This desire to avoid romanticizing the landscape is fundamental to the shifts in landscape photography that occurred in the late 1960s and 1970s. Frank Gohlke’s “Landscape, Albuquerque” (1974) takes this iconoclasm to its natural conclusion. Confidently asserting with its title that we are looking at a landscape, the image offers nothing natural except for the cloudy New Mexico sky and a fraction of a hill in the distance. A smooth concrete embankment occupies a third of the image, and the horizon line is populated with cars and billboards. Even the mud at the bottom of the embankment is branded by tire tracks. But this is a type of landscape many people are familiar with, even in easy-to-romanticize New Mexico.
Conversely, suburbia may be difficult for many to romanticize. Yet one of the most defining and consequential features of suburbia and of the twentieth-century American landscape as a whole can barely escape mythologizing—the automobile. At first glance, Elaine Mayes’s dreamy photograph of a Mobil Pegasus logo, lit up at night with a vinyl-roofed coupe parked in front, seems to bask in this mythology. Admittedly, being born more than a decade after the photograph was created, it is impossible for me not to project American folklore onto the image, but nonetheless, Mayes does aestheticize the corporate logo of an oil giant. But the artist’s 1971 series Autolandscapes demonstrates her nuanced investigation of highways and car culture as part of the land. The work is neither overtly critical nor praiseful, but focuses on the forms — at times beautiful, banal, and bizarre — seen from the car window.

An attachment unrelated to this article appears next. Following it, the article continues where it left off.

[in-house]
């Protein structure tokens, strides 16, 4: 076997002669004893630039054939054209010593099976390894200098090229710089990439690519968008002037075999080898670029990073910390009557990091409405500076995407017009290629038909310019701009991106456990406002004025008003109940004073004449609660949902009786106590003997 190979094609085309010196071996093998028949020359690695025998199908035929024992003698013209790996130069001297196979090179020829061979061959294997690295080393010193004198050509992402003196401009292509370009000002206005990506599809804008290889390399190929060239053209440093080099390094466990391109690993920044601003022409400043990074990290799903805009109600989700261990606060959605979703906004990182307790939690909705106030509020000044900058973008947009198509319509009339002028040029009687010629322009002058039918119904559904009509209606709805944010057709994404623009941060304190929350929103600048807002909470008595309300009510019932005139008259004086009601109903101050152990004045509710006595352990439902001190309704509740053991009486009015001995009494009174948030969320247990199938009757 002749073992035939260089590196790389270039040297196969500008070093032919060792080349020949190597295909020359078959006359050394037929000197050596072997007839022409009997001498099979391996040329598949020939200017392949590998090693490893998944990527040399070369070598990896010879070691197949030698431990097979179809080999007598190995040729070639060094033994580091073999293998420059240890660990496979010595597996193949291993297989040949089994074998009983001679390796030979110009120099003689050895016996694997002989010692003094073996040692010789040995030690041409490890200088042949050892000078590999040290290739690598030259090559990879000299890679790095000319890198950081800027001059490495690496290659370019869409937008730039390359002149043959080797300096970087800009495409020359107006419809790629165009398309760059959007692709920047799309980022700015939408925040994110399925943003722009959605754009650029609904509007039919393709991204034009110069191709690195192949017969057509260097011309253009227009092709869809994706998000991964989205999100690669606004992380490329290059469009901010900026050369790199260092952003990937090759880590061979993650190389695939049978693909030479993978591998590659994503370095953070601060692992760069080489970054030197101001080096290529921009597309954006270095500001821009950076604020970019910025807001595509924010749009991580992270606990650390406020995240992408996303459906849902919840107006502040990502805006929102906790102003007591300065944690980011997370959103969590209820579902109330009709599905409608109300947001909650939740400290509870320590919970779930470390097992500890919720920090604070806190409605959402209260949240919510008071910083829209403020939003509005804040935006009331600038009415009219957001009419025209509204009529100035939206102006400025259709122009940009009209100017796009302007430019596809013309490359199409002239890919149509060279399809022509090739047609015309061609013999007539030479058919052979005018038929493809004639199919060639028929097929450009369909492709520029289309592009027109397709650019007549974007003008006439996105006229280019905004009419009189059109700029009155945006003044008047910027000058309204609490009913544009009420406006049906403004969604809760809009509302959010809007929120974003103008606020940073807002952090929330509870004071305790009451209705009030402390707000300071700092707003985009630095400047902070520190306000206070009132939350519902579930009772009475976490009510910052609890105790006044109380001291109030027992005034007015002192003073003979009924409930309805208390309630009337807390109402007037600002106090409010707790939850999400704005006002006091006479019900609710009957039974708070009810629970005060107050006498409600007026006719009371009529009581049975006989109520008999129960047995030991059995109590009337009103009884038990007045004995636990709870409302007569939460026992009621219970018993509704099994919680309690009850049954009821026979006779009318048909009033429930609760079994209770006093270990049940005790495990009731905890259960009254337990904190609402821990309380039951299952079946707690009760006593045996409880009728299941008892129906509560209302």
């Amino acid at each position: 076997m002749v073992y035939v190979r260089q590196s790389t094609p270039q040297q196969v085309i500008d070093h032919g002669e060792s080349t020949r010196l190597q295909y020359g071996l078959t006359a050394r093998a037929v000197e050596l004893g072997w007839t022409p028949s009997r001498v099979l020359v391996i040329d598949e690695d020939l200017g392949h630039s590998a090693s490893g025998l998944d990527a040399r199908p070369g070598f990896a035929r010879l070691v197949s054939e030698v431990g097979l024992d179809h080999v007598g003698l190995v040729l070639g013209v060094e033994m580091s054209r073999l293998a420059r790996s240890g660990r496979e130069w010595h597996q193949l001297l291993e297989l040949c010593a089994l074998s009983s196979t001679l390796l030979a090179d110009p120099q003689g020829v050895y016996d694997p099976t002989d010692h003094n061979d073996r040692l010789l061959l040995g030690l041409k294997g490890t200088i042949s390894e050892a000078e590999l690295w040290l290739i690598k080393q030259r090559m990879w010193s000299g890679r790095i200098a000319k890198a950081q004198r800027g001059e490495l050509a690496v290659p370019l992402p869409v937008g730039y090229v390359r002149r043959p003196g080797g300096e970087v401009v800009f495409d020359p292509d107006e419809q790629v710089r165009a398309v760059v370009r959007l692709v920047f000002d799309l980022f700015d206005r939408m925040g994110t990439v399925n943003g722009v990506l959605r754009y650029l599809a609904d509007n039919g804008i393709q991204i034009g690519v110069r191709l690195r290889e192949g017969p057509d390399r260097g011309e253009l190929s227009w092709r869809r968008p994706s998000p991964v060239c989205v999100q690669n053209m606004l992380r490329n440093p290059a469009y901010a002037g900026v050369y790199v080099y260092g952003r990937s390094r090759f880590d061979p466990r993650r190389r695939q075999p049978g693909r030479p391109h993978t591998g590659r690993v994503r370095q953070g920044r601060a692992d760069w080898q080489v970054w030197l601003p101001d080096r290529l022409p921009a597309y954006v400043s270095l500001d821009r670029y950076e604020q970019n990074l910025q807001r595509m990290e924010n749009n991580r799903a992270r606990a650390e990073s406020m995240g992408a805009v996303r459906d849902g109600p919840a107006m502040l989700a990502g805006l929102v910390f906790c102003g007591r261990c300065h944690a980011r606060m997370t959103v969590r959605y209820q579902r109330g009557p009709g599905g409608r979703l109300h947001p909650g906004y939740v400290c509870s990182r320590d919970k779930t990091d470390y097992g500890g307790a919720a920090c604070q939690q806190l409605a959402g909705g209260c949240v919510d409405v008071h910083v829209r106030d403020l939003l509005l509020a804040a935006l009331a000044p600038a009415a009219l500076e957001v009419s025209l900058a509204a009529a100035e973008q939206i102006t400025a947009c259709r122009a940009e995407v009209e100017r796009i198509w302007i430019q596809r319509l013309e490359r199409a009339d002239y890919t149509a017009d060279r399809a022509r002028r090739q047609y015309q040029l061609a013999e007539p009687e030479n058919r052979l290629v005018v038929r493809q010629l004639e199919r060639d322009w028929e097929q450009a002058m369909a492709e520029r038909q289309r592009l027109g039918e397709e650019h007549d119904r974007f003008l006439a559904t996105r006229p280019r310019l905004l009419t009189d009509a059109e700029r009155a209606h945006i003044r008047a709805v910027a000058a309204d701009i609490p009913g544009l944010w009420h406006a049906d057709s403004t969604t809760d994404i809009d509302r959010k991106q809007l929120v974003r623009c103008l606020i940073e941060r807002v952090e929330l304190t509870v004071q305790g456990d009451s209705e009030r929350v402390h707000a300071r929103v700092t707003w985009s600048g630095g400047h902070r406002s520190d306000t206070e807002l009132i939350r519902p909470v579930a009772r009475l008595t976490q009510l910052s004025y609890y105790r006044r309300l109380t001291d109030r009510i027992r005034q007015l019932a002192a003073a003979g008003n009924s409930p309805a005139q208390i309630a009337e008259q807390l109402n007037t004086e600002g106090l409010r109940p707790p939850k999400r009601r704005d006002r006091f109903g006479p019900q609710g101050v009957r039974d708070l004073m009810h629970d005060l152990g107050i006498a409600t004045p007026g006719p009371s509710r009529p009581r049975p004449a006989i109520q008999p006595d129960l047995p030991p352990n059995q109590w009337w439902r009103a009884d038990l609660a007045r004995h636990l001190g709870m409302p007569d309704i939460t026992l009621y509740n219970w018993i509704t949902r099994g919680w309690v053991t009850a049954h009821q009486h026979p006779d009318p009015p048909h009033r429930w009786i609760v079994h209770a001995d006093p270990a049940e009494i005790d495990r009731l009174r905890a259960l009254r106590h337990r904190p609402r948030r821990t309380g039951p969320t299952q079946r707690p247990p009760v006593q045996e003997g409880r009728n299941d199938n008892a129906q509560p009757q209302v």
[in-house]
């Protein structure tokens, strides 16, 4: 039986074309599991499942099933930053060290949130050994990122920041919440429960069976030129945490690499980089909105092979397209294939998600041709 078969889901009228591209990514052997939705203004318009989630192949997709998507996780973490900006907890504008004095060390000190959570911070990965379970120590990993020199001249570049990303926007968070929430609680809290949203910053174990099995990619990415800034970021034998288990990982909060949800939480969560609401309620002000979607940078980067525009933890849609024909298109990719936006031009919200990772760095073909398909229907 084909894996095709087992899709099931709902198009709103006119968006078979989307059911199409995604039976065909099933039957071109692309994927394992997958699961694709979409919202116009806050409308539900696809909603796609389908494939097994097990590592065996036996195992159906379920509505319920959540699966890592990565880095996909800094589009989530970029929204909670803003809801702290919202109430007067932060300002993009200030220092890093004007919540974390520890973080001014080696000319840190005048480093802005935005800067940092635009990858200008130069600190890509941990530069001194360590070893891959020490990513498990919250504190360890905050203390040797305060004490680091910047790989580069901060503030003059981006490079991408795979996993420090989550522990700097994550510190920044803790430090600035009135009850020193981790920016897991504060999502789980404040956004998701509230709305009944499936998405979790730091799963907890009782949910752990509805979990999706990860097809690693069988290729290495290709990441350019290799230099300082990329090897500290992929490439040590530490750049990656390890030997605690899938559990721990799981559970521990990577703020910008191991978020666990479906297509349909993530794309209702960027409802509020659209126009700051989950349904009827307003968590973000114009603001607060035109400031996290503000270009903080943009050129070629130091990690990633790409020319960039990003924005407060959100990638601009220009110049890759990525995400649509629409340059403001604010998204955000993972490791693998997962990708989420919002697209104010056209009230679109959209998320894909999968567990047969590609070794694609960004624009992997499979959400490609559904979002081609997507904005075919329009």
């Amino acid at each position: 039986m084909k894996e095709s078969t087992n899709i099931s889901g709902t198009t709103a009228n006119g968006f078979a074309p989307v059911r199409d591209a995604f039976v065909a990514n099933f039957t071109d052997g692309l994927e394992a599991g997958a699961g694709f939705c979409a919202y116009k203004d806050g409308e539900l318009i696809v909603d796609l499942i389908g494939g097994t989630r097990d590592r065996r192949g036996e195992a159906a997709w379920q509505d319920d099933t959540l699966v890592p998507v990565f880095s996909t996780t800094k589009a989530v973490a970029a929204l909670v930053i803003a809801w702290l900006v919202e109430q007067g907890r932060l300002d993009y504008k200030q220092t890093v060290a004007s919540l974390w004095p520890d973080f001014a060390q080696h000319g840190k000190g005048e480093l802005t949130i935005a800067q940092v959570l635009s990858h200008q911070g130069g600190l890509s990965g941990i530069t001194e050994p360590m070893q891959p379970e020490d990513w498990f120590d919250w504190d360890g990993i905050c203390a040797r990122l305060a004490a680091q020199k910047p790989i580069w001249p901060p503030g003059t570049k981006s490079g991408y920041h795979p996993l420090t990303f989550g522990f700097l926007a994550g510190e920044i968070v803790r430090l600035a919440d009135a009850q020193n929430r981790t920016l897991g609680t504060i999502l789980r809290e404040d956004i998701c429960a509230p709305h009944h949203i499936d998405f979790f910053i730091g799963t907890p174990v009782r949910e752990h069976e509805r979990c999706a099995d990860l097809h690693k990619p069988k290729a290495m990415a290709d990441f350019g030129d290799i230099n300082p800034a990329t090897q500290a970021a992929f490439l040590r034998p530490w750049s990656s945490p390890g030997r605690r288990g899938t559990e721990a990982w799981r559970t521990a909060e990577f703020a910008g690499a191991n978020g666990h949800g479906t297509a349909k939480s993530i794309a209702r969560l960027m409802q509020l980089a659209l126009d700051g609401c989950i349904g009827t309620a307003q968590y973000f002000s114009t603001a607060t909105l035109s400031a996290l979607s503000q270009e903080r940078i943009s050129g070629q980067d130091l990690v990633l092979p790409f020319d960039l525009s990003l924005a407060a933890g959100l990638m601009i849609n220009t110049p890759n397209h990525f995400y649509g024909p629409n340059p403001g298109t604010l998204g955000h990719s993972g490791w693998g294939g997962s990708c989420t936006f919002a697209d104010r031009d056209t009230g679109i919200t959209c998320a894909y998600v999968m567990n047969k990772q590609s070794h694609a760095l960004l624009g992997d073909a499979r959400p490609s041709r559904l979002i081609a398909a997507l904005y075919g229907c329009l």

In a 1999 essay for the Nevada Museum of Art’s Altered Landscape Photography collection, art critic Dave Hickey describes traditional landscape imagery from the Northern European Protestant diaspora as offering both “historical proofs” and “utopian promises.” In this tradition of image making — think Ansel Adams or Albert Bierstadt — artists create images reflecting their visions of the landscape. However, with many artists from the Altered Landscape collection (which shares artists with Environmental Exposure and New Topographics), Hickey saw the emergence of what he calls “revisionist” photographers, who question how to portray nature when the prevailing images of nature have become naturalized.
Though Hickey is correct that landscape painters and photographers of yore made images from nature that reflected their own visions, the artists in Environmental Exposure inevitably worked from their own visions, or at least interpretations, of the land. It is no coincidence that the stylistic shift in landscape photography they evidence occurred at the same time Joni Mitchell was warning us about paving paradise and putting all the trees in a tree museum. In fact, the most naturalistic photograph in Environmental Exposure, Jacqueline Thurston’s “California Condor” (1982), depicting the critically endangered vulture perched on a branch, is actually a taxidermied specimen in a museum.